The share of workers quitting jobs hit a post-Great-Recession high in 2019, reports the Bureau of Labor Statistics, challenging employers even further in this era of low unemployment and competition for qualified workers. Construction companies large and small are flush with projects. Yet, their ability to fulfill those projects could be jeopardized by the realities of today’s labor market, in which workers are in such high demand that both candidates and current employees are being actively targeted by job recruiters.
And, according to the ADP Workforce Vitality Index, the industry suffers from an average turnover rate of 21.4%. For business owners, this has sparked an increased interest in strategies to reduce attrition, rehiring and retraining costs, and to create long-term workforce stability.
Most employers are keenly aware of the need to pay competitive wages and, therefore, include it in their projected costs. But it doesn’t stop there. They’re also strategizing ways to improve the employee experience and create a positive work environment.
An October 2019 report, “Workplace Satisfaction Report: What Workers Want—And What Doesn’t Matter,” revealed that there is often a disconnect between what employees want in their jobs and how often they experience those benefits. In short, there is no one-size-fits-all approach, and the best way to find out what motivates employees in the workplace is to start a conversation.
You need to specifically ask your employees, “What’s most important to you?” For one employee, it might be more flexible hours. For another, it might be additional time off. And for a third, it might even be the opportunity to lead a new initiative or be considered for more responsibilities. Providing benefits that employees want but don’t necessarily expect allows employers to deliver benefits that make a real impact on employee engagement.
What Workers Want
As part of the survey, skilled trades workers were asked what factors they prioritize in the workplace. The top responses were: opportunities for growth and advancement, business practices in line with personal values, opportunities to gain marketable skills, recognition for their work and job security. These factors aren’t just valuable for the skilled trades, but for all employees. Keep them in mind as you consider the following components for inclusion in your retention strategy.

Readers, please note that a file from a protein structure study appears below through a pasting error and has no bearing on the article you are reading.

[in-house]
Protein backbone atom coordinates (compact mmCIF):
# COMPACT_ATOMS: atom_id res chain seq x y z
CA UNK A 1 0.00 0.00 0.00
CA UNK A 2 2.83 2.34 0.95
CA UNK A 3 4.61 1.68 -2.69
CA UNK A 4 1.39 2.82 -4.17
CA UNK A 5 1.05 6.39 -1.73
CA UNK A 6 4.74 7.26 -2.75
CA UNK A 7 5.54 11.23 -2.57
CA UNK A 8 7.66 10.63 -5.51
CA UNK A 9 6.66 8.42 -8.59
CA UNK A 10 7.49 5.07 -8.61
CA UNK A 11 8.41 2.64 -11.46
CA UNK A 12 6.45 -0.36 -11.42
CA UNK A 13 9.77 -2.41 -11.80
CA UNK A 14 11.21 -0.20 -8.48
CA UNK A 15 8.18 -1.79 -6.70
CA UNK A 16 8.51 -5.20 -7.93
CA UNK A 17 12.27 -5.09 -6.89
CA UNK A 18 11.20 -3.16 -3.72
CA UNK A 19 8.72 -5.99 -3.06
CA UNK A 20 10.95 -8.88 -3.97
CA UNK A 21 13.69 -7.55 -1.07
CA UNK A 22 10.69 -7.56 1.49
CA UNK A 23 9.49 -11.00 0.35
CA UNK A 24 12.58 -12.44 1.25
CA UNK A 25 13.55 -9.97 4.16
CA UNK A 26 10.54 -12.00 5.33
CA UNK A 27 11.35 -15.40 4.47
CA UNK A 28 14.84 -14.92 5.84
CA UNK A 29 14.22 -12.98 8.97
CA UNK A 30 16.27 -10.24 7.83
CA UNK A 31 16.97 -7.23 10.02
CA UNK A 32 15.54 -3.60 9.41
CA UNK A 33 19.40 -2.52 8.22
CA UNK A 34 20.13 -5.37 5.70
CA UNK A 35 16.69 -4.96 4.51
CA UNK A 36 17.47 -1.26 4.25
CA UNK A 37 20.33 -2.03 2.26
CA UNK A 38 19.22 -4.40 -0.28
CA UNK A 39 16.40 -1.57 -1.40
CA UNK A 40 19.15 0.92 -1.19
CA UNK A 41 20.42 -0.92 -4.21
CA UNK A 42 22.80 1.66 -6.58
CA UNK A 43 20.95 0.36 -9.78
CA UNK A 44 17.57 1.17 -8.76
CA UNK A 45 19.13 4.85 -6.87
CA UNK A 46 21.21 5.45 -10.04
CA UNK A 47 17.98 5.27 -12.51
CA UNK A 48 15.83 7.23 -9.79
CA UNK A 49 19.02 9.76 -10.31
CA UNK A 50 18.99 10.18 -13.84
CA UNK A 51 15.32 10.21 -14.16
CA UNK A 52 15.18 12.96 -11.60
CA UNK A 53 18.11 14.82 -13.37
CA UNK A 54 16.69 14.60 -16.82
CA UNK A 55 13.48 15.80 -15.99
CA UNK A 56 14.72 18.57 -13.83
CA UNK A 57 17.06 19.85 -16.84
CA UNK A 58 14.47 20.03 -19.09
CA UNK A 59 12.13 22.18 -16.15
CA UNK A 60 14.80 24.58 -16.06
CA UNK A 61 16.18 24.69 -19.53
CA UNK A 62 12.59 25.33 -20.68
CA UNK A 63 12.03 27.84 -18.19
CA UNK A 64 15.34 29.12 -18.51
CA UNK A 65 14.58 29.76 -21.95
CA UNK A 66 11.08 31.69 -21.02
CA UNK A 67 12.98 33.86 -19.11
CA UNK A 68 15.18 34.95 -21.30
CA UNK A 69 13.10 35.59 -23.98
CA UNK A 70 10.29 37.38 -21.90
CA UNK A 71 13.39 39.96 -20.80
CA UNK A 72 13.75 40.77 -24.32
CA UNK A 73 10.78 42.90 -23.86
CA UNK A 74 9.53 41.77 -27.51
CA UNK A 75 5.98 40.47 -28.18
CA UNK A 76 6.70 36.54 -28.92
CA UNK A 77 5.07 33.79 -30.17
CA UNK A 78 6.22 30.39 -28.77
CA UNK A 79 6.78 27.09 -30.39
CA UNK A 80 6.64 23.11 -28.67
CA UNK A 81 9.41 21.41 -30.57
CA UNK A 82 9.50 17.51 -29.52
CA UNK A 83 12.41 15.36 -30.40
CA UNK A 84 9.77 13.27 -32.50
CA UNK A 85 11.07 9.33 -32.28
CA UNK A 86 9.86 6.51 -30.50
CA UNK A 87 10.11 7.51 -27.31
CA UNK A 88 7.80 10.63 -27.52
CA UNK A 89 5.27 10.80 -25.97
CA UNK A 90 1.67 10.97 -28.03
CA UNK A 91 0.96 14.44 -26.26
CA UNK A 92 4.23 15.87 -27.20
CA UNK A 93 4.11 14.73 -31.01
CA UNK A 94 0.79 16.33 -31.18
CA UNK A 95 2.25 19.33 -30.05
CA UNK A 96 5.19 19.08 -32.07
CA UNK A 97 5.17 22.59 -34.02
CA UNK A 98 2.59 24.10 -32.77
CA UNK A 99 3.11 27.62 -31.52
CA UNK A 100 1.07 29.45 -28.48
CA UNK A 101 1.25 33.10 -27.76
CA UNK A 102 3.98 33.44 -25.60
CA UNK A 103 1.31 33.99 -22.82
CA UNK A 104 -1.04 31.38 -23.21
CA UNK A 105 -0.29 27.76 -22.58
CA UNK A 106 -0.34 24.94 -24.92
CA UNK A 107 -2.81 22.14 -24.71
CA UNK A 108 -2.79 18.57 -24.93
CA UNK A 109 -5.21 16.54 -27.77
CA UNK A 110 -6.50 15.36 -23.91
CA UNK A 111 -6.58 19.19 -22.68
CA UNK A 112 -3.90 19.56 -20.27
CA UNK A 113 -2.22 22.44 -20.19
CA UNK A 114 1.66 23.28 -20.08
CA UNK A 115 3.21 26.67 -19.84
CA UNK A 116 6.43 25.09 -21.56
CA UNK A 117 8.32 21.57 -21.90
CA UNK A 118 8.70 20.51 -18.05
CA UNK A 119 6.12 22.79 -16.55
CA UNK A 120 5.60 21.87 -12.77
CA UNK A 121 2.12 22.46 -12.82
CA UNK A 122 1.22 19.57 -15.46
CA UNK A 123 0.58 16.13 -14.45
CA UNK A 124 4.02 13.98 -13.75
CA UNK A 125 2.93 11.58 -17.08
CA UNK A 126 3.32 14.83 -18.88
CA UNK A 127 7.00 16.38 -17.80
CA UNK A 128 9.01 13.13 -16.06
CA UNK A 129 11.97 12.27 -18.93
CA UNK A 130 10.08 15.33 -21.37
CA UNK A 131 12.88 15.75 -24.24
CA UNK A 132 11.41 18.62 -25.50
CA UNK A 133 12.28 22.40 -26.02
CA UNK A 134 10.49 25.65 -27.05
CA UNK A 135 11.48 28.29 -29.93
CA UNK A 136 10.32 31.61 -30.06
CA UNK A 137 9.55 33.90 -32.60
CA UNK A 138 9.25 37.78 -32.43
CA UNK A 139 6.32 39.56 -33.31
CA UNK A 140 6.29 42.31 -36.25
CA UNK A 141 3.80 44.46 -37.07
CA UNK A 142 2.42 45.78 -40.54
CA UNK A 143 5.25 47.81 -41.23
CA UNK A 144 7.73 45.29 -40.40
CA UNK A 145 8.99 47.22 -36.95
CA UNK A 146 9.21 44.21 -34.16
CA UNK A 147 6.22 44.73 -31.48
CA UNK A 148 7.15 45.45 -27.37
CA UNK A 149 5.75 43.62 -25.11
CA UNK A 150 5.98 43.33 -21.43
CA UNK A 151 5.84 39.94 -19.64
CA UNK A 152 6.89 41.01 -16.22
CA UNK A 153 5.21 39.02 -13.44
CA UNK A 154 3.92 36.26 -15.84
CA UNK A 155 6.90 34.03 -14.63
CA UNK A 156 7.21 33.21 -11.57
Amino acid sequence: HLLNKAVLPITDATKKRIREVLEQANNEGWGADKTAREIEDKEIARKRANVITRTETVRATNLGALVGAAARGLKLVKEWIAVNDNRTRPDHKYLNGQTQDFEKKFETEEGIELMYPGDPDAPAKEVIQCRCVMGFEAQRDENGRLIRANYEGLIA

1. Prioritized Onboarding
One company I work with sends each new hire an onboarding package that includes a letter from the supervisor, as well as a hard hat, t-shirt, safety vest and short bios about all the people they will meet during their first day. It’s a great strategy for kickstarting a feeling of belonging for new employees. Effective retention of top employees begins even before an employee’s first day on the job. Successful onboarding strategies include:
- Consistent communication—Making contact with candidates between the time an offer is made and their scheduled start date is crucial to the onboarding process.
- Clearly defined job expectations—Be sure to document expected duties and set 30-, 60- and 90-day goals. New employees should have access to all the information they need and managers who can answer questions.
- Regular check-ins—Schedule a meeting with new hires on their first day, first week and first month to answer questions and mitigate concerns.
2. Culture of communication
Your employee value proposition (EVP) isn’t just for attracting talent; it also helps retain workers by defining what your company (and current employees) stand for. When creating an EVP, be sure to:
- Make sure your EVP is an honest statement of your culture, workplace and brand.
- Establish trust by following through on the values articulated in your EVP.
- Consistently look for new ways to demonstrate your EVP.
3. Consistent Feedback
Ensuring that employees feel productive, invested and appreciated will make them more likely to say no to other job offers and choose to stay on your team. You can offer your employees this security by:
- Offering frequent performance conversations and in-the-moment feedback, which create better work habits for all employees
- Normalizing regular communication about what “good work” looks like for specific tasks and how employees can get there, which makes the process of correcting mistakes more palatable
- Offering consistent feedback to reduce the opportunity for misunderstandings and clarify what is good behavior and what falls short; keep in mind that high-performing employees might interpret a lack of feedback as a lack of appreciation for their good work
4. Opportunities for Growth
Even satisfied employees are often looking ahead to the next chapter. Take advantage of their strengths to help them succeed.
- Make sure you’re challenging your workers and allowing them to develop skills that will help them contribute more and advance in the company.
- Create opportunities for employees to grow within your organization rather than making them feel they have to move out to move up.
- Make workforce development a top priority—it’s an investment that pays.
Upskilling, or training and advancement practices that help workers learn new skills and take on new responsibilities, is being used more frequently to keep workers on top of their game. Consider these best practices:
- Identify and address your company’s skills gaps.
- Pinpoint high-performing workers and ask what training or certifications will help them achieve their future goals.
- Consider the impact of mentorships and other opportunities that cultivate a leadership mindset.
Today’s labor market is already challenging, and workers are setting the terms of their employment. To make a real difference, companies need to know why workers quit and understand how to create a work environment that makes them want to stay.